Cartoonist & illustrator Karl Stevens rejoins the show to celebrate his new book, Penny: A Graphic Memoir (Chronicle Books), in which Karl explores the inner life of his eponymous cat Penny. We get into the challenges of realistically drawing a tortoiseshell cat (and writing her existentialist thoughts), the book's origins in his Village Voice strip, and how he avoided plenty of cartoon cat cliches while crafting a book that can appeal to non-comics readers. We also get into his new work adapting another writer's script for a comic, the experiments he's doing with different drawing styles, his productive pandemic, and how he's trying to create book about his father's Vietnam experience. And we talk about our respective running habits, the virtues of Transcendental Meditation, his learning curve with New Yorker comic submissions, and his deep-dive into back issues of Heavy Metal. Follow Karl on Twitter and Instagram • More info at our site • Support The Virtual Memories Show via Patreon or Paypal

Direct download: Episode_434_-_Karl_Stevens.mp3
Category:general -- posted at: 9:50am EDT

On May 4, 2021, news came out that rock & roll journalist and historian Ed Ward was found dead in his home in Austin, TX. In honor of Ed's work, I've collected our podcast conversations from 2016 and 2019. We were ostensibly there to discuss the first and second volumes of his History of Rock & Roll, but Ed can TALK, and we managed to go both wide & deep on a variety of subjects. I was hoping against hope for Vol. 3, so we could continue our conversation. • More info at our site

Direct download: Ed_Ward_Tribute_Episode.mp3
Category:general -- posted at: 3:40pm EDT

With the new edition of Billionaires: The Lives of the Rich an Powerful (Drawn & Quarterly), cartoonist Darryl Cunningham explores the lives and businesses of Rupert Murdoch, the Koch Brothers, and Jeff Bezos to understand how they built their wealth and warped the lives of the rest of us in the process. Darryl talks about the genesis of Billionaires and its roots in his earlier work on the 2008 financial crisis, and why this book won't (necessarily) turn you into a communist. We get into his roots as a cartoonist, how a failed branch of his career made him a better writer and researcher, why getting technically better creates its own set of problems, and the comics that first inspired him. We also discuss his upcoming book on Putin & Russia, and whether the trolls and bots that might come after him online will be tougher than the homeopaths and chiropractors who got mad at his book on science denial. Plus, we talk about his new work with the NHS and why he's trying to avoid doing books on Brexit or Trump. Follow Darryl on Twitter, and Instagram and support his work through Patreon • More info at our site • Support The Virtual Memories Show via Patreon or Paypal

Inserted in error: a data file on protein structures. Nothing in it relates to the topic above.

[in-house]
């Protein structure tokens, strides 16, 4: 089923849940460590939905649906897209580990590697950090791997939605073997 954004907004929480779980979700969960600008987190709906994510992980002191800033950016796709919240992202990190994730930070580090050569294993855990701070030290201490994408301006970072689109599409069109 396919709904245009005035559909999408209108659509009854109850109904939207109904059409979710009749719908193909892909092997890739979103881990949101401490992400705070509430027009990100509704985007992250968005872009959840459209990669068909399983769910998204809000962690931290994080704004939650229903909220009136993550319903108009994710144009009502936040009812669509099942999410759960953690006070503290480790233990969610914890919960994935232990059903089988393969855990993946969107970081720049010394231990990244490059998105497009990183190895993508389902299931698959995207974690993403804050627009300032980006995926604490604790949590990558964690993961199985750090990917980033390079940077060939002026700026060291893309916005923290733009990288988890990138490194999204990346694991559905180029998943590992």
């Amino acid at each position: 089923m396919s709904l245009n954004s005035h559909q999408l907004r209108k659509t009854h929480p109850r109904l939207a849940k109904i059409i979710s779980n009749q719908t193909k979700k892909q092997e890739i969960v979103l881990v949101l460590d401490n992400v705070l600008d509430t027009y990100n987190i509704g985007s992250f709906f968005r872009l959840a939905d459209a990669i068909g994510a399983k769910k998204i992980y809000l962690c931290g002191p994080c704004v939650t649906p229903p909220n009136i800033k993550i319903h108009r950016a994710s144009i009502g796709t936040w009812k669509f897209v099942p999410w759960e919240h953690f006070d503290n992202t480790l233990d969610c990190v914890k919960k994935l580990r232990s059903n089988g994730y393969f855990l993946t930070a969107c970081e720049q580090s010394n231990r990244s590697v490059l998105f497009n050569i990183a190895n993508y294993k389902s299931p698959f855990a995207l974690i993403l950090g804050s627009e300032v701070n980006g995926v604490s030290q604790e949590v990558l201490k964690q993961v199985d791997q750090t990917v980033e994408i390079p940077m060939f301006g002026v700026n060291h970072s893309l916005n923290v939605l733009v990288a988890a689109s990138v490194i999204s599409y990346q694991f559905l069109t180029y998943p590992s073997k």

Direct download: Episode_433_-_Darryl_Cunningham.mp3
Category:general -- posted at: 7:04am EDT

Legendary cartoonist & humorist Shary Flenniken joins the show to celebrate the long overdue collection of her amazing Trots & Bonnie comics (New York Review Comics). We get into her process of selecting the strips from Trots & Bonnie's ~20-year run at National Lampoon, her realization of how funny her comics still are, the joy of seeing the restored artwork, and the fun of providing annotations for each of the strips. We talk about her time among the Air Pirates, the great advice she got from Charles Vess, what she learned during her stint as an editor at National Lampoon, the importance of Kermode's The Sense Of An Ending and the challenge of a punchline, the impact of her comics on their intended and unintended audiences, and whether she considers her art's place in the history of underground comics. We also discuss our dogs, her lifelong love of popular fiction, her new comics work, her favorite pen nib and her shift to digital art, and a whole lot more. Follow Shary on Twitter and Instagram • More info at our site • Support The Virtual Memories Show via Patreon or Paypal

Direct download: Episode_432_-_Shary_Flenniken.mp3
Category:general -- posted at: 8:51am EDT

Pulitzer Prize-winning author and cultural critic Louis Menand joins the show to celebrate his phenomenal new book, THE FREE WORLD: Art And Thought In The Cold War (FSG). We get into his process for chronicling the artistic, cultural, intellectual, technological and literary movements of the postwar era, the stories of the lives behind those movements and how he threads them together, what we mean when we talk about freedom, why writing can be like kicking open a rolled-up carpet, and the toughest art form to write about. We talk about the influence of John Cage (whose work we both dislike), the amazing creative lineage of Black Mountain College, the ~75,000 words he had to cut (the book is plenty hefty as is) and why he would have liked to include a chapter on Japan's art scene, the role of the CIA in funding movement and artistic venues, and the one person he regrets not interviewing for this project. We also discuss his pandemic life, the One More Book he wants to write, his father's anti-anti-Communist stance, the book's original title and why it had to change, and why his students at Harvard seem more interested in the '50s than the '60s. • More info at our site • Support The Virtual Memories Show via Patreon or Paypal

Direct download: Episode_431_-_Louis_Menand.mp3
Category:general -- posted at: 9:26am EDT